The expression ‘variety is the spice of life’ is probably one of a number of mantras Kittie Wong adheres to in life.
Hong Kong-born and Manitoba-raised, Kittie initially wanted to be a journalist — more specifically, a magazine writer.
But she got sidetracked by an interest in photography while she was studying at the University of Winnipeg. After getting her university degree in English and Political Science, she earned her photojournalism diploma at Loyalist College.
During her time at Loyalist, Kittie was given the opportunity to be one of several film runners for Agence-France Presse during the 1992 World Series between the Toronto Blue Jays and the Atlanta Braves at SkyDome (aka Rogers Centre).
The summer of ’93 was spent working for The Canadian Press working as a picture editor, which was where she cut her photo-editing teeth.
In January 1994, Kittie was hired by the late Winnipeg Free Press photo editor, Jon Thordarson, and split her time between working as a night photo editor and as a page designer.
She was pressed into service as a photographer when the 1999 Pan Am Games came to Winnipeg.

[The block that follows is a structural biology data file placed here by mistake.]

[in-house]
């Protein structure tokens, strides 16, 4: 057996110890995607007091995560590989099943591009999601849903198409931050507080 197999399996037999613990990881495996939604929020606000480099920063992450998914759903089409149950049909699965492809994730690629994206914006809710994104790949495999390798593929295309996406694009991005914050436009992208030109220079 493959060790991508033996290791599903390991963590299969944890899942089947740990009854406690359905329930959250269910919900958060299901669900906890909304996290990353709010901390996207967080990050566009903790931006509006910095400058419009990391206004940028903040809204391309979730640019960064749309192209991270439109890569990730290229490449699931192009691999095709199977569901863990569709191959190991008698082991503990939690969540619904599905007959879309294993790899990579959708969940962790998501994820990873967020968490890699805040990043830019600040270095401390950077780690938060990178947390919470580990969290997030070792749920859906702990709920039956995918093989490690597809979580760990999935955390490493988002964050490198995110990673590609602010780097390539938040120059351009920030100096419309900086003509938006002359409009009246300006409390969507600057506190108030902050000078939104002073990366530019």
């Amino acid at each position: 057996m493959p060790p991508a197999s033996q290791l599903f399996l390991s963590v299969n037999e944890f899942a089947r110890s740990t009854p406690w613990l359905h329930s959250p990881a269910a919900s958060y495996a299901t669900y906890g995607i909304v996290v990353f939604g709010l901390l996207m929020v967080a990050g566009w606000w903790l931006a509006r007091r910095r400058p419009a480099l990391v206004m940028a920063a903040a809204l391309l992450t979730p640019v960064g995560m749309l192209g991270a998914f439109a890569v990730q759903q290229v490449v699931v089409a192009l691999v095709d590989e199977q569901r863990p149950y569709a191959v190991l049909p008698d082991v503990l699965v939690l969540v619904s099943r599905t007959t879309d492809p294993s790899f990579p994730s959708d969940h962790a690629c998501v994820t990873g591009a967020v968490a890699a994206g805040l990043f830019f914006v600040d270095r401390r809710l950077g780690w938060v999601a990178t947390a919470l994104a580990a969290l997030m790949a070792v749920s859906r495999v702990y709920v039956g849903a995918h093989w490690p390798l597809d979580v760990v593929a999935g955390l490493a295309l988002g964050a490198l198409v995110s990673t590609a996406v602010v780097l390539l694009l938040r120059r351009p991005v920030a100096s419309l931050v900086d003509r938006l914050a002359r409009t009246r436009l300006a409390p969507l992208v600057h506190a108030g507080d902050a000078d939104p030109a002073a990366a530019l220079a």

Somewhere along the way, she added the hat of web editor as part of her office work gear.
These days, Kittie satisfies her shutterbug fix with her iPhone but still treasures her Nikon FM2.
Outside of work, Kittie fell back into writing a few years ago. This led to self-publishing her first fiction novel, The Raven Sonata, in October 2014. Her most recent fiction novel, Risk, was published November 2018.
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The Saturday morning sunlight bathes the throngs of people perusing the busy outdoor kiosks filled with fresh vegetables, baked goods and artisan crafts.
As I make my way through the crowd, some of the visitors stroll around with a large coffee cup in one hand and a shopping bag (or three) full of goodies in the other.
Others have brought their children or grandchildren to help carry their purchases. Most likely, the promise of a sweet treat and a glass of freshly-squeezed lemonade was negotiated as an incentive for the children to help out. The vendors are kept busy with sales and are happy to field questions from customers about their products.
As a confirmed night owl, there are very few reasons I would ever get up early on a Saturday morning. One of them is to visit St. Norbert Farmers' Market.